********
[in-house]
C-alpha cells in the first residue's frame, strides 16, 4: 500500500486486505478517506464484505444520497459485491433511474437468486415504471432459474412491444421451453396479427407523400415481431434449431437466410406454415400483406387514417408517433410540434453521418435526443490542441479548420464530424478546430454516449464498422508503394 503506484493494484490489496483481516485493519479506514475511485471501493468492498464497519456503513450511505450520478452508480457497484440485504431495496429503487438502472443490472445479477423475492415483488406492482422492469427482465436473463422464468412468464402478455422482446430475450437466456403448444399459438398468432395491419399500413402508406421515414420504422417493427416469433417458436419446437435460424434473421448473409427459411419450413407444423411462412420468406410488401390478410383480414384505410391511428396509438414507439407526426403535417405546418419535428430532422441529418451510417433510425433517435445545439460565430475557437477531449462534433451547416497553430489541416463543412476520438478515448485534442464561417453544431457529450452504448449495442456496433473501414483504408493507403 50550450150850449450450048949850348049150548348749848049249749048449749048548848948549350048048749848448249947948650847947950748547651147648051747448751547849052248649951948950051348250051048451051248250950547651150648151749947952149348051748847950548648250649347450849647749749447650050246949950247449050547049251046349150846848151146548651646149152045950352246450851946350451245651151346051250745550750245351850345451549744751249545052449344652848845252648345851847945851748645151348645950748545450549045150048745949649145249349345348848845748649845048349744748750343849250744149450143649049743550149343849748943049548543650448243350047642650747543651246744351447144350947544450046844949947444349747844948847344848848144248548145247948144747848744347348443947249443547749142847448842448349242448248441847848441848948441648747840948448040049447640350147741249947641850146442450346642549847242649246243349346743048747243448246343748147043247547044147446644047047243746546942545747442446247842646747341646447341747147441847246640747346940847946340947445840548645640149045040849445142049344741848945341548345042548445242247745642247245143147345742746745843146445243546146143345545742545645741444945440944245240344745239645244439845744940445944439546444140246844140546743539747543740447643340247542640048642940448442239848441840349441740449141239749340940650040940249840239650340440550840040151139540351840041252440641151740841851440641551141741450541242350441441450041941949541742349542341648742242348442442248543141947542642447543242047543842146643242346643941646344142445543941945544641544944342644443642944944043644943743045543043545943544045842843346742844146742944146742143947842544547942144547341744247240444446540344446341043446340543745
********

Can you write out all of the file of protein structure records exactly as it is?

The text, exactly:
[in-house]
C-alpha cells in the first residue's frame, strides 16, 4: 500500500486486505478517506464484505444520497459485491433511474437468486415504471432459474412491444421451453396479427407523400415481431434449431437466410406454415400483406387514417408517433410540434453521418435526443490542441479548420464530424478546430454516449464498422508503394 503506484493494484490489496483481516485493519479506514475511485471501493468492498464497519456503513450511505450520478452508480457497484440485504431495496429503487438502472443490472445479477423475492415483488406492482422492469427482465436473463422464468412468464402478455422482446430475450437466456403448444399459438398468432395491419399500413402508406421515414420504422417493427416469433417458436419446437435460424434473421448473409427459411419450413407444423411462412420468406410488401390478410383480414384505410391511428396509438414507439407526426403535417405546418419535428430532422441529418451510417433510425433517435445545439460565430475557437477531449462534433451547416497553430489541416463543412476520438478515448485534442464561417453544431457529450452504448449495442456496433473501414483504408493507403 50550450150850449450450048949850348049150548348749848049249749048449749048548848948549350048048749848448249947948650847947950748547651147648051747448751547849052248649951948950051348250051048451051248250950547651150648151749947952149348051748847950548648250649347450849647749749447650050246949950247449050547049251046349150846848151146548651646149152045950352246450851946350451245651151346051250745550750245351850345451549744751249545052449344652848845252648345851847945851748645151348645950748545450549045150048745949649145249349345348848845748649845048349744748750343849250744149450143649049743550149343849748943049548543650448243350047642650747543651246744351447144350947544450046844949947444349747844948847344848848144248548145247948144747848744347348443947249443547749142847448842448349242448248441847848441848948441648747840948448040049447640350147741249947641850146442450346642549847242649246243349346743048747243448246343748147043247547044147446644047047243746546942545747442446247842646747341646447341747147441847246640747346940847946340947445840548645640149045040849445142049344741848945341548345042548445242247745642247245143147345742746745843146445243546146143345545742545645741444945440944245240344745239645244439845744940445944439546444140246844140546743539747543740447643340247542640048642940448442239848441840349441740449141239749340940650040940249840239650340440550840040151139540351840041252440641151740841851440641551141741450541242350441441450041941949541742349542341648742242348442442248543141947542642447543242047543842146643242346643941646344142445543941945544641544944342644443642944944043644943743045543043545943544045842843346742844146742944146742143947842544547942144547341744247240444446540344446341043446340543745